So yes, I’m quoting the song that most San Franciscans must be thoroughly sick of. Hardly a way to endear myself to them, but I needed a title to tie in somehow with this trip north towards Sacramento and San Fran. We’ve officially left SoCal and our friends there, and we’ve been driving through strange mountains, both grassy and muddy, that remind me of an old Robert Louis Stevenson poem about being sick in bed as a child and making mountains out of the bedclothes, and playing with trains through the imaginary landscape. The hills here really do look like rumpled blankets, pulled upwards by a great hand.
The show last night in Ventura was superb. Zoey’s Cafe is a small room crammed with music lovers, and once again it was sold out. It’s been a good tour thus far for selling-out, no negative vibes intended! I think we’re all settling in to the tour a bit more now. The first few shows of any tour are toughest, as you refamiliarise yourself with the set and performance… and warm up your voice.
There seems to be some sort of unofficial competition to see who can travel furthest to catch our tour. We’ve had people travel from San Diego to Ventura in rush hour traffic, from San Fran to San Diego, and tonight in San Fran we’ve been tipped off that two fans have travelled from Brazil (to propose too!). Mental. Thoroughly impressed with people’s willingness to travel here. Being Irish, I’m not sure we’d do the same. We’re far too easy going. To paraphrase Bill Shankley (Liverpool football manager during the 60s), if we were playing in our own back garden, we’d probably draw the curtains. HUGE thanks and respect to everyone who travels to see our shows. Humbling!
I was disappointed that we didn’t have time to travel up the PCH (Pacific Coast Highway) all the way to Frisco. That road is renowned for its beauty and is described in detail by many writers… unfortunately we’re left with a rather ordinary highway, mostly straight and rather boring. Apart from the strange rumpled blanket hills and the flat desert land beforehand, the only notable views are…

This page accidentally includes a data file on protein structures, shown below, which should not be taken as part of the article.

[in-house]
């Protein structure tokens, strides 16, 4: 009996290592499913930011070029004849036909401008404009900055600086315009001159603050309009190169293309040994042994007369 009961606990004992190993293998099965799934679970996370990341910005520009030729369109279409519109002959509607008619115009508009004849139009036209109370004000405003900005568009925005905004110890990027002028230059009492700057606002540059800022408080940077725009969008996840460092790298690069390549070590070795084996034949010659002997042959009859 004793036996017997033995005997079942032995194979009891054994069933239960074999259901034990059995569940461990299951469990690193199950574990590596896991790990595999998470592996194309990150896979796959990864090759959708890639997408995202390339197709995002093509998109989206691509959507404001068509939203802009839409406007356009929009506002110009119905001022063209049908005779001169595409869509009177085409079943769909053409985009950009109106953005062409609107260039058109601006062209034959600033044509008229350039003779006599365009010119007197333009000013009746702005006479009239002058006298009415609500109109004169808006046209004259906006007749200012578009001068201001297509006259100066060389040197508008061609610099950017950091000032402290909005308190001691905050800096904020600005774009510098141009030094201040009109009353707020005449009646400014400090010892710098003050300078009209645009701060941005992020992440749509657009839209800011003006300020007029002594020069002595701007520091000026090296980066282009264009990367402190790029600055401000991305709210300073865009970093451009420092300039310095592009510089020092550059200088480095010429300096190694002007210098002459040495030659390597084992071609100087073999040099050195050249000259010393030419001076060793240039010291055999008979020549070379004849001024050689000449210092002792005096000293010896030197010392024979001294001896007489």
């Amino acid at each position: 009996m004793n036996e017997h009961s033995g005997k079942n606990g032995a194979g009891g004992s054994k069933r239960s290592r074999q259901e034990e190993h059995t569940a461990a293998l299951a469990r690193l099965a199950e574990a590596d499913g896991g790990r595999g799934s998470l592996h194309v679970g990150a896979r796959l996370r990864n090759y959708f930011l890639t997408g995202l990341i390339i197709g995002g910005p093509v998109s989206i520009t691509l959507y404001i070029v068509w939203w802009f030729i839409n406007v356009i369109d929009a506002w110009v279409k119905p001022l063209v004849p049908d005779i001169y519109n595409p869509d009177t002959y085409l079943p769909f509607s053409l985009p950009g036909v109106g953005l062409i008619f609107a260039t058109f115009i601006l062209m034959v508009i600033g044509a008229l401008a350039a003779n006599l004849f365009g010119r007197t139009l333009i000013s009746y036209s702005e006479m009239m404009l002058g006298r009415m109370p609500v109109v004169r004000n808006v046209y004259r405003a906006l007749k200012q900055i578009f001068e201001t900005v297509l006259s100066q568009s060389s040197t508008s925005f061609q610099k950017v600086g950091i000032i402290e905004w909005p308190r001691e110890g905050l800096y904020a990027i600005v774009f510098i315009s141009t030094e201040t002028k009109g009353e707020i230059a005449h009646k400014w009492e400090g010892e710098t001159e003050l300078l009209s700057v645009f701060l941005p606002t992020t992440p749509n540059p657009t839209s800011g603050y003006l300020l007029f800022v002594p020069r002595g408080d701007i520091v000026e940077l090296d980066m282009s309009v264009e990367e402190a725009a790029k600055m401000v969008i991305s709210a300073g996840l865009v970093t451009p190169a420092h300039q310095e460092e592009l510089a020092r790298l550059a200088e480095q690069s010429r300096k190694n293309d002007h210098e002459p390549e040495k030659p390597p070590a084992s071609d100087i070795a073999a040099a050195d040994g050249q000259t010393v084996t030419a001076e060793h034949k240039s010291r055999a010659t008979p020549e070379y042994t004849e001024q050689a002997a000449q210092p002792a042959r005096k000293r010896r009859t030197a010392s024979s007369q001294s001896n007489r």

… a rather horrific looking abbatoir that stretches for miles, with thousands of cattle, penned in, and not a blade of grass to be seen. I can’t imagine Temple Grandin had much to do with the design of this place.
… and an area covered in beautiful wind turbines. People complain about, and campaign heavily against, wind turbines, which provide clean, green energy. I just can’t understand it. How is a slimmed-down, sleek, modern windmill not an improvement on a coal/gas/oil burning power station, or a nuclear plant which is dangerous, leaves lethal waste for hundreds of generations to come, looks awful, and is essentially the cause of many’s the war around the world? What was interesting about this farm was that alongside the big, slick white ones that we’re getting more used to in Ireland, were the old, old, looking turbines that looked like abandoned nose-cones from first world war bi-planes. I have photos!
We eventually roll into San Fran, through crazy heavy traffic, peer out at what Mick informs us is Alcatraz. I imagined Alcatraz was out at sea, not sitting in the harbour… it looks much less daunting in real-life. I’m not planning to test out my escape plans though. Besides which, we’re much too busy.